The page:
SWIFTWATER, Pa., April 1, 2014 /PRNewswire/ -- Sanofi Pasteur, the vaccines division of Sanofi (EURONEXT: SAN and NYSE: SNY), announced today that the U.S. Food and Drug Administration (FDA) has expanded the approved age indication of Adacel® (Tetanus Toxoid, Reduced Diphtheria Toxoid and Acellular Pertussis Vaccine Adsorbed; Tdap) for active booster immunization for the prevention of tetanus, diphtheria, and pertussis as a single dose in persons 10 through 64 years of age.
"We are pleased the FDA has expanded the age indication for Adacel vaccine, especially in a time when we have seen increases in reports of pertussis, commonly referred to as whooping cough," said David P. Greenberg, M.D., Vice President, U.S. Scientific and Medical Affairs, Sanofi Pasteur. "This approval not only reinforces the safety profile of Adacel, but importantly provides an additional opportunity to vaccinate a younger age group to help prevent this highly contagious disease."
The FDA approval was based on data from a Phase IV, open label, multi-center trial to evaluate the safety and immunogenicity of a single dose of Adacel vaccine in persons 10 years of age compared with those in persons 11 years of age. Antibody responses to all of the vaccine antigens (tetanus, diphtheria, and pertussis) and rates of adverse reactions were similar in the two age groups.
To reduce pertussis morbidity in adolescents and adults and maintain the standard of care for tetanus, diphtheria, and pertussis protection, the U.S. Centers for Disease Control and Prevention recommends that persons in these age groups receive a single dose of a Tdap vaccine because immunity from early childhood vaccination wanes over time.1
Adacel vaccine was licensed in the United States by the FDA in June 2005 to address pertussis protection for people 11 through 64 years of age. Adacel vaccine provides demonstrated immunogenicity against tetanus, diphtheria, and pertussis, and has a safety profile similar to that of tetanus-diphtheria (Td) vaccine.
Pertussis, also known as whooping cough, is a highly contagious and often serious disease, especially in young children.2,3 In adolescents and adults, it often presents as a severe and episodic cough that may last for weeks and even months.4 Pertussis is caused by bacteria called Bordetella pertussis, found in the nose and throat of persons with the disease; it is spread through contact with respiratory droplets generated by coughing or sneezing.1,2
Pertussis is often undiagnosed or misdiagnosed in adults, leading to vast underreporting of the disease.5 Estimates indicate that there may be as many as 800,000 to 3.3 million adult and adolescent cases of pertussis in the U.S. in any given year.5 Pertussis disease can be treated with antibiotics.6 If caught early enough, antibiotic treatment may help lessen disease severity.6 Antibiotic therapy also helps reduce transmission and is important for disease control.6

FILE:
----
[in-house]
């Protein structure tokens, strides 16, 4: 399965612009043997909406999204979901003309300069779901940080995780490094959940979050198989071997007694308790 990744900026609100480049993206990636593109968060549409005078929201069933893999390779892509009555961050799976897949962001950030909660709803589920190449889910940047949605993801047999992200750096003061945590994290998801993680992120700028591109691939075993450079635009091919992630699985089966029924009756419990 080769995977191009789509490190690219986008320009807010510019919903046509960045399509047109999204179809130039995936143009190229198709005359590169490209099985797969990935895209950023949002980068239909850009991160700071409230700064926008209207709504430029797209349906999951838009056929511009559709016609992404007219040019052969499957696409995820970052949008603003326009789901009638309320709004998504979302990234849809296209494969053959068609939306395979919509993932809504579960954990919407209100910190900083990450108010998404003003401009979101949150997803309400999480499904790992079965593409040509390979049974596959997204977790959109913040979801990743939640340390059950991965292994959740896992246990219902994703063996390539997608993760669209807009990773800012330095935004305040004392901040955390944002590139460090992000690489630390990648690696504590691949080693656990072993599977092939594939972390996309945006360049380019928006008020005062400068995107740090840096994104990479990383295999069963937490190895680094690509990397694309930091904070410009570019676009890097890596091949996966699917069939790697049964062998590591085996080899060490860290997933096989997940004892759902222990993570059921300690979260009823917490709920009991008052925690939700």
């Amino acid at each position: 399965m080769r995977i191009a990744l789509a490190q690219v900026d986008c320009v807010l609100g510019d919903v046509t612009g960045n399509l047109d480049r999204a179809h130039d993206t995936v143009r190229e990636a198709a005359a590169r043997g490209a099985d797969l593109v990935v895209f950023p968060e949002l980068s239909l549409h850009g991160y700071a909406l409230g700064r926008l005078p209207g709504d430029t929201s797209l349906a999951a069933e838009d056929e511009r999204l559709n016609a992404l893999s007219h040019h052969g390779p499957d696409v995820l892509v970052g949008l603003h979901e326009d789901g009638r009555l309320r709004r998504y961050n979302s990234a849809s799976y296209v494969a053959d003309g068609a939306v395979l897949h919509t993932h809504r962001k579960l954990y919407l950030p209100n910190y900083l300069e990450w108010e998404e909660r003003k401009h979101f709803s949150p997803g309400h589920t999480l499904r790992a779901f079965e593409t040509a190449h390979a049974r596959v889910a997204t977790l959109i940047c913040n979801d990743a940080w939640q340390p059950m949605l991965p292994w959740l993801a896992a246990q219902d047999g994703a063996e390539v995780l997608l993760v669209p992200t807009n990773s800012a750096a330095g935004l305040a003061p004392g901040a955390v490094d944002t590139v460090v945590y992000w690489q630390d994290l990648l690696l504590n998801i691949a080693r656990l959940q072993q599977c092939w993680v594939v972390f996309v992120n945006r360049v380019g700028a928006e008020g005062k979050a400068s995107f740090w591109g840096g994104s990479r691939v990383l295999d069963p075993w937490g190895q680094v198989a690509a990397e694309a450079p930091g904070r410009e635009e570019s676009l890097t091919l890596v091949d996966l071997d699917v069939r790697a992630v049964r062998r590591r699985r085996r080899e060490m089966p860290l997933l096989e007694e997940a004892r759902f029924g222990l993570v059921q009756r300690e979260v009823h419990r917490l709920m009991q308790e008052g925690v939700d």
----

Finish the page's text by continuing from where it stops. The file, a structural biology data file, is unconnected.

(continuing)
About Adacel Vaccine
Adacel vaccine is given as a single dose to people 10 through 64 years of age to help prevent tetanus (lockjaw), diphtheria, and pertussis (whooping cough).
Side effects to Adacel vaccine include pain, redness, and swelling at the injection site; headache, body ache or muscle weakness, and tiredness. Other side effects may occur. Tell your doctor if you have ever experienced a severe brain disorder, such as encephalopathy (altered consciousness), Guillain-Barre syndrome (severe muscle weakness), brachial neuritis (inflammation of nerves in the arms), or an Arthus-type reaction (severe, exaggerated swelling involving an injection site) after a previous dose of a tetanus toxoid- or pertussis-containing vaccine.
There is a small risk of allergic reactions (eg, anaphylaxis). Some signs of allergic reactions are hives, swelling of the throat, low blood pressure, shock, and difficulty breathing. If you begin to experience any of these signs seek treatment right away. These reactions are rare and usually occur before leaving the doctor's office. If you notice any other problems or symptoms following vaccination, please contact your health care professional promptly. Fainting can happen after getting Adacel vaccine. The tip caps of the prefilled syringes may contain natural rubber latex that may cause allergic reactions in latex-sensitive individuals. Vaccination with Adacel vaccine may not protect all people receiving the vaccine.
For more information about Adacel vaccine, please see the full Prescribing Information available at www.sanofipasteur.us or www.vaccineshoppe.com.
Sanofi, an integrated global healthcare leader, discovers, develops and distributes therapeutic solutions focused on patients' needs. Sanofi has core strengths in the field of healthcare with seven growth platforms: diabetes solutions, human vaccines, innovative drugs, consumer healthcare, emerging markets, animal health and the new Genzyme. Sanofi is listed in Paris (EURONEXT: SAN) and in New York (NYSE: SNY).